Melanzane alla Parmigiana
Since eggplant (melanzane) season is just beginning I decided to create a baked eggplant parm I actually like that’s not fried. Here in Puglia they say to be good it has to be fried but I disagree (don’t tell them that) . Here in Puglia their version differs from Rome, Florence and Como where we’ve also lived. They use a rich meat sauce (ragu) and ham or mortadella and of course they fry each slice of eggplant after dipping in bread crumbs and egg. I have tried it every which way and I actually prefer this new method the most. I tested it on my husband and he gave me the thumbs up which is huge since he is born and raised Italian and tends to prefer his traditional foods.
To salt or not to salt: I have been researching this for years and my conclusion is that if you use this method with good fresh smallish eggplants there is no need to salt. I’ve also been told by farmers that the modern varieties don’t require it as they don’t contain the bitter juices.
Interesting Food Trivia : Italian food experts suggest that the name Parmigiana Melanzane has nothing to do with parmigiano cheese or Parma the city, but derives from the Sicilian palmigiana not parmigiana, meaning “shutters,” the louvered panes of shutters or palm-thatched roofs that the layered eggplant slices are meant to resemble. Isn’t that great? Didn’t you always wonder about the name?
This eggplant Parmesan is lighter than most except for the olive oil , and the eggplant flavor actually shines through as it’s layered with the delicious ‘5 minute tomato sauce’ (see recipe on blog or use your own favorite). I will confess that living amidst olive trees in the olive oil capital of Italy I don’t skimp on using that liquid gold. It’s not too cheesy but has the just right amount and its mostly on top so it can develop that irresistible golden crust. Pecorino and Parmesan cheeses are bursting with flavor so you don’t even miss the usual mozzarella. That also makes it lactose free.
Before you head to the grocery store, here are some tips on choosing great eggplant. Be sure to choose eggplants that are smooth and shiny, with no dents or mushy parts. They should feel heavy for their size. If possible, choose eggplants that are on the smaller side. Large eggplants tend to contain more seeds, which have an annoying texture. Then be sure to turn that eggplant into eggplant Parm subito, since overripe eggplant tastes bitter.
Eggplant notoriously absorbs oil like a sponge, so you’ll want to brush oil onto the eggplant rather than drizzling it on.
prep time 20 minutes, cook time 45 minutes with 20 minute rest
This Italian-style eggplant Parmesan recipe is lighter than most—it’s made with roasted eggplant slices (not fried) and no breading at all. It’s gluten free, too! Recipe yields one 9-inch square eggplant Parm, or about 8 servings.
- 3 pounds eggplants (about 3 smallish or 2 medium)
- 1/2 cup extra-virgin olive oil, divided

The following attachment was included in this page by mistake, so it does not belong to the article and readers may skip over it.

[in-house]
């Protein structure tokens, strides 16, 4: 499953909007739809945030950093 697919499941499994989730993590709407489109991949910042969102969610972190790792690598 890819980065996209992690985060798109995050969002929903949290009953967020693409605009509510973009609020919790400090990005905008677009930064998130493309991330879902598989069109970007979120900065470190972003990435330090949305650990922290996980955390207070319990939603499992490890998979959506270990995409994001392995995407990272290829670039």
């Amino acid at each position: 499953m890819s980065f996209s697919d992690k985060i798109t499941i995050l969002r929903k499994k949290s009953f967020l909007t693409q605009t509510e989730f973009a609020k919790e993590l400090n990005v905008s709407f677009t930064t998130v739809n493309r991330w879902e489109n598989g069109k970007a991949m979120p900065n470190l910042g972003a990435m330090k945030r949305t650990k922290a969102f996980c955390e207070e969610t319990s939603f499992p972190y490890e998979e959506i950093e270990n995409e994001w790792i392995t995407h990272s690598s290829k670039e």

- Fine sea salt and freshly ground black pepper
- ¼ cup roughly chopped fresh basil
- 4 ounces freshly grated or sliced pecorino cheeses(about 1 cup) I use a mixture of Pugliese Roman and Tuscan pecorino cheeses
- 4 ounces freshly grated Parmesan cheese (about 1 cup)
- for the tomato sauce: https://janesitaliankitchen.com/2016/03/22/1-minute-tomato-sauce-that-tastes-great/
- To roast the eggplant: Preheat the oven to 425 degrees Fahrenheit with racks in the lower and upper thirds of the oven. Line two large rimmed, baking sheets with parchment paper for easy cleanup.
- Slice off both rounded ends on one eggplant, then stand it up on its widest flat side. Slice through the eggplant vertically to make long, even slabs ¼- to ½-inch-thick. Discard both of the sides that are covered in eggplant skin. Repeat with the other eggplant(s).
- Brush both sides of the eggplant slabs lightly with olive oil (you’ll likely need about ¼ cup oil). Arrange them in a single layer on the prepared baking sheets. Sprinkle the top sides with a few dashes of salt and pepper. Roast until golden and tender, about 22 to27 minutes—halfway through baking, rotate the pans 180 degrees and swap their positions (move pan on lower rack to upper rack, and vice versa). The pan on the lower rack might need a few extra minutes in the oven to turn golden. Set aside.
- When you’re ready to assemble, spread about ¾ cup of the sauce in the bottom of an 9 or 9 inch square pan. Arrange about one-third of the eggplant slices over the sauce, overlapping slightly (cut them to fit, if necessary). Spoon another ¾ cup of the sauce over the eggplant and sprinkle with ¼ cup parmesan cheese.
- Arrange about half of the remaining eggplant slices evenly on top. Spread another ¾ cup sauce on top and sprinkle with ¼ cup parmesan cheese. Layer the remaining eggplant slices on top and top with ¾ cup sauce (you might have a little left over) and the remaining pecorino cheese. Evenly sprinkle the Parmesan on top.
- Bake on the lower rack, uncovered, until the sauce bubbles and the top is golden, about 20 to 25 minutes. Let it cool for at least 15 minutes to give it time to set, then chop and sprinkle additional basil on top. Slice with a sharp knife and serve.
- Leftovers keep well, covered and refrigerated, for about 4 days. Reheat before serving.
- Can be prepared ahead: chill for up to 2 days or freeze then bake as above adding about 15 minutes